Section Five: The Myth of Self-Defense Gun Use
While the centerpiece of the shared marketing strategy of the gun industry and NRA is the promotion of guns for self-defense, as noted at the beginning of this study, guns are rarely used to kill criminals or stop crimes.
As detailed in the 2020 Violence Policy Center study Firearm Justifiable Homicides and Non-Fatal Self-Defense Gun Use, in 2017, across the nation for all races and sexes, there were only 298 justifiable homicides involving a private citizen using a firearm reported to the Federal Bureau of Investigation’s Uniform Crime Reporting (UCR) Program as detailed in its Supplementary Homicide Report (SHR).75 That same year, there were 10,380 criminal gun homicides tallied in the SHR. In 2017, for every justifiable homicide in the United States involving a gun, guns were used in 35 criminal homicides. And this ratio, of course, does not take into account the tens of thousands of lives ended in gun suicides or unintentional shootings that year.
Of these 298 justifiable homicide incidents, 146 of the private citizens who used a firearm were Black (Hispanic ethnicity could not be determined because of the inadequacy of data reporting and collection). That same year, there were 7,809 Black homicide victims reported to the SHR. In 2017, for every time a Black American used a gun in a justifiable homicide, 53 Black lives were ended in homicides. And, once again, this ratio does not take into account Black lives lost in suicides or fatal unintentional shootings.
And while relatively few justifiable homicides are reported to the SHR, the question remains of how many times are guns used in non-lethal self-defense incidents. The most accurate survey of self-defense gun use is the National Crime Victimization Survey (NCVS) conducted by the Bureau of Justice Statistics. The survey has been ongoing since 1973. According to the NCVS, looking at the total number of self-protective behaviors undertaken by all victims of both attempted and completed violent crime for the three-year period 2014 through 2016, in only 1.1 percent of these instances had the intended victim in resistance to a criminal “Threatened or attacked with a firearm.” For the three-year period 2014 through 2016, the NCVS estimates that there were 16,115,500 victims of attempted or completed violent crime. During this same three-year period, only 177,300 of the self-protective behaviors involved a firearm. Of this number, it is not known what type of firearm was used or whether it was fired or not. The number may also include off-duty law enforcement officers who use their firearms in self-defense.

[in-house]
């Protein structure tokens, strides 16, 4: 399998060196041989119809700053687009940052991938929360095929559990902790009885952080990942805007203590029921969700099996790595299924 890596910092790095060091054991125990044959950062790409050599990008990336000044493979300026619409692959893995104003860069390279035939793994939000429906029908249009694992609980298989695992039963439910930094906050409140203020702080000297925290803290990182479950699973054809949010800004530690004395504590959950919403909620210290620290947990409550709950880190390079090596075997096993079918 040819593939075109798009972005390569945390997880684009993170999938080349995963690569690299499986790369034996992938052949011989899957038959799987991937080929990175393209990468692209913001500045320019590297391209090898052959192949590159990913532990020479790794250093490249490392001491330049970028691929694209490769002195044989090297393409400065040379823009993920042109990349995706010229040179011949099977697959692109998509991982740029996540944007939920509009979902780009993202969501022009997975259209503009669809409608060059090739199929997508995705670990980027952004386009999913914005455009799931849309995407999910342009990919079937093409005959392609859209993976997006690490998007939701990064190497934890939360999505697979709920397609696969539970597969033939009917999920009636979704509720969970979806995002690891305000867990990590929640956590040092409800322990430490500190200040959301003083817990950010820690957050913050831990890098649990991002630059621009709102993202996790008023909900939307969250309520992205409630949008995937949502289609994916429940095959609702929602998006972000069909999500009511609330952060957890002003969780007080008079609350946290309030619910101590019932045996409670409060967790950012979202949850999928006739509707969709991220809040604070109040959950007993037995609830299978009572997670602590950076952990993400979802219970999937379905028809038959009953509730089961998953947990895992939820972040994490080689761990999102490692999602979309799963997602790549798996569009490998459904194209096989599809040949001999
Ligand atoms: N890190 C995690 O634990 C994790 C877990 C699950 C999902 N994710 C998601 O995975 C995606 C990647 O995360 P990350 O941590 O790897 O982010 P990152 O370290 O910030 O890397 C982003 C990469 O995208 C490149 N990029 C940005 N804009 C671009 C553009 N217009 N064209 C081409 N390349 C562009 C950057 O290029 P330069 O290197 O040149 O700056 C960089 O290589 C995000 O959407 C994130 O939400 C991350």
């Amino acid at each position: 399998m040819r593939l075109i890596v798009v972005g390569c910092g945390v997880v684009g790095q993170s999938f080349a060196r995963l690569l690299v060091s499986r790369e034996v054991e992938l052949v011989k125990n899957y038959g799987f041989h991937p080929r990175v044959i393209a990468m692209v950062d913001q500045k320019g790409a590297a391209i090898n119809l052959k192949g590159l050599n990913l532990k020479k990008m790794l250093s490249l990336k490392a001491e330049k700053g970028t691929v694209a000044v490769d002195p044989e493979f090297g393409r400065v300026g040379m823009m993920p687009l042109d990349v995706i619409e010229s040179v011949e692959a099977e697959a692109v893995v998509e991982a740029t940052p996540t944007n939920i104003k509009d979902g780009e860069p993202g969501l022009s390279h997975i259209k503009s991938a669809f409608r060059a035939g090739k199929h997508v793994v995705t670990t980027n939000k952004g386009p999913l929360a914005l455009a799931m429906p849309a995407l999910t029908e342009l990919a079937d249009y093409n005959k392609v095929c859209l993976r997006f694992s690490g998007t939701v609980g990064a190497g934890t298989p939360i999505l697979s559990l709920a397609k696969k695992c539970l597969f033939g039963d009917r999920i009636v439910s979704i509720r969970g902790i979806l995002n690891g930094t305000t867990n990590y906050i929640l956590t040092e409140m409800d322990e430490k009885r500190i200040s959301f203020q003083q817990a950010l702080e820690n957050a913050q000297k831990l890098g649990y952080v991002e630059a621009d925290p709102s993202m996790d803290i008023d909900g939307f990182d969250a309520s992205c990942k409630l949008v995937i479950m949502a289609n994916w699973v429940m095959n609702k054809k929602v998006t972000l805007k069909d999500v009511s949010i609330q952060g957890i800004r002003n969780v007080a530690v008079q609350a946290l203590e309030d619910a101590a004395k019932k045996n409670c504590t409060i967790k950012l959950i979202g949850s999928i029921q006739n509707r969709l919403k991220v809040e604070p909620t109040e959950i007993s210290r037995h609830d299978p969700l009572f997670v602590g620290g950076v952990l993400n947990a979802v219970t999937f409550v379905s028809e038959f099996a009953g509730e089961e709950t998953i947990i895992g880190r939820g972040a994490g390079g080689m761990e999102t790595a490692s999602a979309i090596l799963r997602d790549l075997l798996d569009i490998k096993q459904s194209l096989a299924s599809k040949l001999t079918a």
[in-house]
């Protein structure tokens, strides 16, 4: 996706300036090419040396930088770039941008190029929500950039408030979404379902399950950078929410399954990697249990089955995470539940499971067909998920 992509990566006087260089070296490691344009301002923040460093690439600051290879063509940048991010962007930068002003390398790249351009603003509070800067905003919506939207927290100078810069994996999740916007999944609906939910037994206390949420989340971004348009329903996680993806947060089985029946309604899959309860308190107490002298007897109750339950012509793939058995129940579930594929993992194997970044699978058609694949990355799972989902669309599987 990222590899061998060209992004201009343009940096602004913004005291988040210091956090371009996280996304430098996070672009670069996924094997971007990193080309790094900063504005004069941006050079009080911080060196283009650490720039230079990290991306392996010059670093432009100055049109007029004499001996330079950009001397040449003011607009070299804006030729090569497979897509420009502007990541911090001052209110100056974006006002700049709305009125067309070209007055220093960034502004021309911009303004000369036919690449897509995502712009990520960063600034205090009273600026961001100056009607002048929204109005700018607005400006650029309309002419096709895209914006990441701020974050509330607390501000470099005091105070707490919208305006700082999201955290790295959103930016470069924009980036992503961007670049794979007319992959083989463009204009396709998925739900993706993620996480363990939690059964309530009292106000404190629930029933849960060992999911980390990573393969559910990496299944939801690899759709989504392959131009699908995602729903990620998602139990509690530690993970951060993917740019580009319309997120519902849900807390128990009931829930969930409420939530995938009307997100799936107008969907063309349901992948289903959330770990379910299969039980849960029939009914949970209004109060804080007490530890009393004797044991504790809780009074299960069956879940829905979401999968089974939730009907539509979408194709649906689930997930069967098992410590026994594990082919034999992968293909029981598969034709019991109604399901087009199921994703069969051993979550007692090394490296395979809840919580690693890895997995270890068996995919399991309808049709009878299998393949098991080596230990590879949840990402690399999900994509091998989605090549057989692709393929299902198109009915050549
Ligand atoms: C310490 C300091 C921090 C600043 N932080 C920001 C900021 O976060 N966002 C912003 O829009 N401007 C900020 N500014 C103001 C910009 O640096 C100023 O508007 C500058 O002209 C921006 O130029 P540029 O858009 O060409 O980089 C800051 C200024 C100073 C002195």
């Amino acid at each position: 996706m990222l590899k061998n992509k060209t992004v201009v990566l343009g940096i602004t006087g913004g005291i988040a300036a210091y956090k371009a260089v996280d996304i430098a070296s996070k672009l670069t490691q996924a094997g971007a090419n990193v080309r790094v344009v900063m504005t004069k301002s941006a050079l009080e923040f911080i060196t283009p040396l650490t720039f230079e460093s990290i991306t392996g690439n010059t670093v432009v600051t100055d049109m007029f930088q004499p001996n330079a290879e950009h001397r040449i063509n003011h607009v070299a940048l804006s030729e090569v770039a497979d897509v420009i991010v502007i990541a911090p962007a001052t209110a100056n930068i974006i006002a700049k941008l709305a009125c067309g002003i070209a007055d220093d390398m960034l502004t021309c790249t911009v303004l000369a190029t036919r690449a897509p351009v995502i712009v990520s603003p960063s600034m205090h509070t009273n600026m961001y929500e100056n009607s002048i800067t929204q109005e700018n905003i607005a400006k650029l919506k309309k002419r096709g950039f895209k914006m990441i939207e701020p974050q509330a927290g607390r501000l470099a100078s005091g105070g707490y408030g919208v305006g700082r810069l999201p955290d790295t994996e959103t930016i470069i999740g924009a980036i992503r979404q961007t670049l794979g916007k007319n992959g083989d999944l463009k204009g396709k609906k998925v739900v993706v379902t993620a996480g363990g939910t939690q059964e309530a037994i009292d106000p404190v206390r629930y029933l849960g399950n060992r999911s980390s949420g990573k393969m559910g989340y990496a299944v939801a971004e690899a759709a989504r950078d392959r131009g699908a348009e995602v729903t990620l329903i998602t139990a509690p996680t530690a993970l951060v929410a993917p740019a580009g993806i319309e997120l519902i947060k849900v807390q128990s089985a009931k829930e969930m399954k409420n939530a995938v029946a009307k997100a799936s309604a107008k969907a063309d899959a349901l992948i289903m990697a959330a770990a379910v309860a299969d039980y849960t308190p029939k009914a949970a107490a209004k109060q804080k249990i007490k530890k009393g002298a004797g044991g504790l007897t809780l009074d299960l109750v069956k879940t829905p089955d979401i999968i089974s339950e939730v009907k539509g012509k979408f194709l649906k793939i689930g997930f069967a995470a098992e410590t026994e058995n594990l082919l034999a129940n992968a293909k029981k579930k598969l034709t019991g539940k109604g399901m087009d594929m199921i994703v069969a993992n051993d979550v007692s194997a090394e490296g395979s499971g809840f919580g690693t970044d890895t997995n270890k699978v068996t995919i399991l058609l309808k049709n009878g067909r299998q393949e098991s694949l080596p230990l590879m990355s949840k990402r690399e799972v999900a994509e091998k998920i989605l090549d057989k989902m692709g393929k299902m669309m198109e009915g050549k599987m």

According to the NCVS, looking at the total number of self-protective behaviors undertaken by all victims of attempted or completed property crime for the three-year period 2014 through 2016, in only 0.3 percent of these instances had the intended victim in resistance to a criminal threatened or attacked with a firearm. For the three-year period 2014 through 2016, the NCVS estimates that there were 45,816,900 victims of attempted or completed property crime. During this same three-year period, only 123,800 of the self-protective behaviors involved a firearm. Of this number, it is not known what type of firearm was used, whether it was fired or not, or whether the use of a gun would even be a legal response to the property crime. And as before, the number may also include off-duty law enforcement officers. In comparison, a 2017 study estimated that there are approximately 250,000 gun theft incidents per year, with about 380,000 guns stolen.76 Further, according to the NCVS, there were 470,840 firearm victimizations in 2018 alone.77
75 Firearm Justifiable Homicides and Non-Fatal Self-Defense Gun Use: An Analysis of Federal Bureau of Investigation and National Crime Victimization Survey Data, Violence Policy Center, May 2020 (https://vpc.org/studies/justifiable20.pdf).
76 Hemenway, D., Azrael, D., & Miller, M., “Whose guns are stolen? The epidemiology of Gun theft victims,” Injury Epidemiology, December 2017 (http://doi.org/10.1186/s40621-017-0109-8).
77 Morgan, Rachel and Oudekerk, Barbara, Criminal Victimization, 2018, Table 11, U.S. Department of Justice, Office of Justice Programs, Bureau of Justice Statistics, September 2019 (https://www.bjs.gov/content/pub/pdf/cv18.pdf).